Are there more refined tower loudspeakers at or around the R-55E’s asking price? Sure, without question, but few that can match its sense of scale when called upon to recreate a true cinema-like presentation. Moreover, if you feed it a solid 100 or so Watts, the dynamic feats the R-55E’s aluminum drivers are capable of are nothing short of fantastic. Yes, there is a bit of a suck around the R-55’s lower crossover point that with music is more noticeable and perhaps an issue, but where I think this speaker shines is in a home theater, where you’ll have a subwoofer (or two) to round things out.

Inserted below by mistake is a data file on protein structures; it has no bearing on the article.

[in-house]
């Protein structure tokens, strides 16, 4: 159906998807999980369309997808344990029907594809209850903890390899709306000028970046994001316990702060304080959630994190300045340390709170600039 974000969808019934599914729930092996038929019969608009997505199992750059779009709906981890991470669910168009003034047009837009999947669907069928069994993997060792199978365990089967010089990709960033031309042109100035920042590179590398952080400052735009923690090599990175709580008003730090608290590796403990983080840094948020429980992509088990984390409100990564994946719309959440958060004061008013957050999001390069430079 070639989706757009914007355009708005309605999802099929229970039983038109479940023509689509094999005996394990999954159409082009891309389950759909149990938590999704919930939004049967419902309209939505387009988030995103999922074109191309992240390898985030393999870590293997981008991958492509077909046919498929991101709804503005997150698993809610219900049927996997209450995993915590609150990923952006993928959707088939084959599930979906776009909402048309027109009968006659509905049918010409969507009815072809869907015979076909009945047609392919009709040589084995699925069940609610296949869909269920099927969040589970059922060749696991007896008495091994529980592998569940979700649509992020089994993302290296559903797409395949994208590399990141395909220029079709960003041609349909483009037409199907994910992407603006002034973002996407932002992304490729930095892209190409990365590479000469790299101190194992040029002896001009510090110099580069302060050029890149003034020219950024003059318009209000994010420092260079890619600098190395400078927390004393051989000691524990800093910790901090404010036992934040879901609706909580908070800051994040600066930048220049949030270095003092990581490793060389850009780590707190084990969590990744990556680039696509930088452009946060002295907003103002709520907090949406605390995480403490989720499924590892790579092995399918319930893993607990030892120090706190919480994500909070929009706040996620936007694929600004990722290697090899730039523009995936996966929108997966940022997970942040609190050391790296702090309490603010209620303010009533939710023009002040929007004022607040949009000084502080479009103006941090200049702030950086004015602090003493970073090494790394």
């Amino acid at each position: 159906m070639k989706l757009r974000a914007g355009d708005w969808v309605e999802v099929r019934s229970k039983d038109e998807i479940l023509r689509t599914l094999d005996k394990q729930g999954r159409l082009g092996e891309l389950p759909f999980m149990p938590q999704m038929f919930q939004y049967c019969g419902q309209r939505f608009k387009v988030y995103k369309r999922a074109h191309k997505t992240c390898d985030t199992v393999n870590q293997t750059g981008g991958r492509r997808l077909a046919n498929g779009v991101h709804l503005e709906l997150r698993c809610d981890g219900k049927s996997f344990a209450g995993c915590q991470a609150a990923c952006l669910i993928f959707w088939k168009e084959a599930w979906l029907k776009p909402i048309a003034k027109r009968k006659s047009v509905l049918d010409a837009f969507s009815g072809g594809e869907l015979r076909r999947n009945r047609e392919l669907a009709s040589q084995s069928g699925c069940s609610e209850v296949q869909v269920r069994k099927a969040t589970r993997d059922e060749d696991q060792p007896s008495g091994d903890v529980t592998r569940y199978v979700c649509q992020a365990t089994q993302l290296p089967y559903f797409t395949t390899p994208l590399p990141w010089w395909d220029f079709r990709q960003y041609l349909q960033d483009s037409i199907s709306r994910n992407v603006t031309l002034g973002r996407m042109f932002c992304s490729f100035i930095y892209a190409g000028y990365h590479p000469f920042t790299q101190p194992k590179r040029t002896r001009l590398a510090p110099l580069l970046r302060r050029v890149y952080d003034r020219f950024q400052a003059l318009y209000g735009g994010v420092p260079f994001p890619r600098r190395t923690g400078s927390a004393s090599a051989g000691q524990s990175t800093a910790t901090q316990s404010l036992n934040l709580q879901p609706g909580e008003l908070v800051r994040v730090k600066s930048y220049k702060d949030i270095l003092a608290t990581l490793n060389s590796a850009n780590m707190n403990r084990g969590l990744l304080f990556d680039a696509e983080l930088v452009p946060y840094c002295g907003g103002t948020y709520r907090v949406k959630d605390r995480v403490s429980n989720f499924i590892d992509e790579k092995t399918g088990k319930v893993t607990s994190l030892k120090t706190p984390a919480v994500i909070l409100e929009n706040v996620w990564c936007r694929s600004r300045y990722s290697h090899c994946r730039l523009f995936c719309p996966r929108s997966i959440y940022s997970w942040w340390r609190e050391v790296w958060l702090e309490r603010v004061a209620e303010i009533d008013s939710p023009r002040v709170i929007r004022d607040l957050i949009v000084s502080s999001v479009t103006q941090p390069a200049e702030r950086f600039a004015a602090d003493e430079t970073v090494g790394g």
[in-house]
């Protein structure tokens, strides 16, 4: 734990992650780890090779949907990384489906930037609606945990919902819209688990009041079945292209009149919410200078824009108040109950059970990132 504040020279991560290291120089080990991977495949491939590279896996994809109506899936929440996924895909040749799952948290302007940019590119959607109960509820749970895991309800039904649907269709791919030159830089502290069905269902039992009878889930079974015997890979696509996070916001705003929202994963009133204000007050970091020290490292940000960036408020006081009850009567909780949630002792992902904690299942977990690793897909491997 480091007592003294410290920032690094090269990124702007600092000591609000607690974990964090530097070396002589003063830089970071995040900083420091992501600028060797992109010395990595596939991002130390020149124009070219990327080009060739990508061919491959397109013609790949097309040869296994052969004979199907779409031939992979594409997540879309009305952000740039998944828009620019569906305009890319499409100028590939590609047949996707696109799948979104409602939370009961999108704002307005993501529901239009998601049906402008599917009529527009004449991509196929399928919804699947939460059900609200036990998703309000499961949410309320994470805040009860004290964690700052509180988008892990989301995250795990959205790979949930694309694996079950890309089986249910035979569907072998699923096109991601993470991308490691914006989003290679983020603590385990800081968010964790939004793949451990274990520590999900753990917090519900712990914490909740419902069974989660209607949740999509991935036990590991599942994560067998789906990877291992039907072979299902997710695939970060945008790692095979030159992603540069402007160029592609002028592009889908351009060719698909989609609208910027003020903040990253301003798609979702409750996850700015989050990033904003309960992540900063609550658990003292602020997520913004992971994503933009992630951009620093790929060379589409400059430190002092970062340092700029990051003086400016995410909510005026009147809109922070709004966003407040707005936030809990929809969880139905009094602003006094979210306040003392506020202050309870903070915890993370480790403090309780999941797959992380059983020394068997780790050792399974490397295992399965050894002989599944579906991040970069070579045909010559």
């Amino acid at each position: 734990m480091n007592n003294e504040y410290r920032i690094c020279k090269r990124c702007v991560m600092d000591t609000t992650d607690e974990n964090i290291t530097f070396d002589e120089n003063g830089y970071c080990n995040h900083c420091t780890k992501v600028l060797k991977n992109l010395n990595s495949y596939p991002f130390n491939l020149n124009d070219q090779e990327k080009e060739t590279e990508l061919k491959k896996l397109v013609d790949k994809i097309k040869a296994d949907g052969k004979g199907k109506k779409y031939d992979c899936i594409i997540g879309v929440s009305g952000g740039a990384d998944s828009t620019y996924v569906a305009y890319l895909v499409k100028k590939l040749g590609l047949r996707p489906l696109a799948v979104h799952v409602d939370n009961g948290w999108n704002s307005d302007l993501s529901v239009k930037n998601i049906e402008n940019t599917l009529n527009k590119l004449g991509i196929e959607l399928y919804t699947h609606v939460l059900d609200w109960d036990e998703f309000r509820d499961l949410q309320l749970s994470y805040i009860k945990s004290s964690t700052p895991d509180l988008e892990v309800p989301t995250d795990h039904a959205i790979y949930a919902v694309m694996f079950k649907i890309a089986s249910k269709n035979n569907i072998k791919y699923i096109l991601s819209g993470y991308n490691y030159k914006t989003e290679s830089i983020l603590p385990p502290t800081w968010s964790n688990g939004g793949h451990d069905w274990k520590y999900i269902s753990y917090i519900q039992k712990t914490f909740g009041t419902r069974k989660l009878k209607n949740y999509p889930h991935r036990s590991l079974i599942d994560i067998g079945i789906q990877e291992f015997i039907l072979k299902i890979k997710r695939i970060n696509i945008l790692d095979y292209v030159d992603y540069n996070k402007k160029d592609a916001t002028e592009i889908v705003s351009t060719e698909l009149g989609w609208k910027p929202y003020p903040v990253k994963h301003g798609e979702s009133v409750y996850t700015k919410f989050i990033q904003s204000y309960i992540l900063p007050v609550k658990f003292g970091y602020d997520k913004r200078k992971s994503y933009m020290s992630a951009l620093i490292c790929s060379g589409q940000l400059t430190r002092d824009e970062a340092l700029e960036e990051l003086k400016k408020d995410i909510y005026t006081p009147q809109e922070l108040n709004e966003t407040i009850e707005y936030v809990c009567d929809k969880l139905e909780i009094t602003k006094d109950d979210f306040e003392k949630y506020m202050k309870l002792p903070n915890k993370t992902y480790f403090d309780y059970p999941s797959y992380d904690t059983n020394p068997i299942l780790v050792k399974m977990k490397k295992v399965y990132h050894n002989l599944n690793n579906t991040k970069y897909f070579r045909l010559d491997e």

As a home theater speaker, the R-55E provided me with nothing but smiles. In truth, it belongs on my short list of consumer speakers that do more to bridge the gap that rests between a commercial cinema experience and a home one, a list that includes a commercial-grade speaker in the JBL 3677. If I were in the market for a (largely) full-range tower speaker that was as at home in a dedicated theater space as it was a living room, but wanted either space to sound more like my local multiplex when watching movies, I’d likely start by auditioning the R-55E. I’d start there because chances are it’s where my journey would also end, for it only takes one blockbuster action film to fall in love with this speaker.
• Visit the RBH Sound website for more product information.
• Check out our Floorstanding Speaker Reviews page to read similar reviews.
•RBH Sound SV-661R Bookshelf Speaker Reviewed at HomeTheaterReview.com.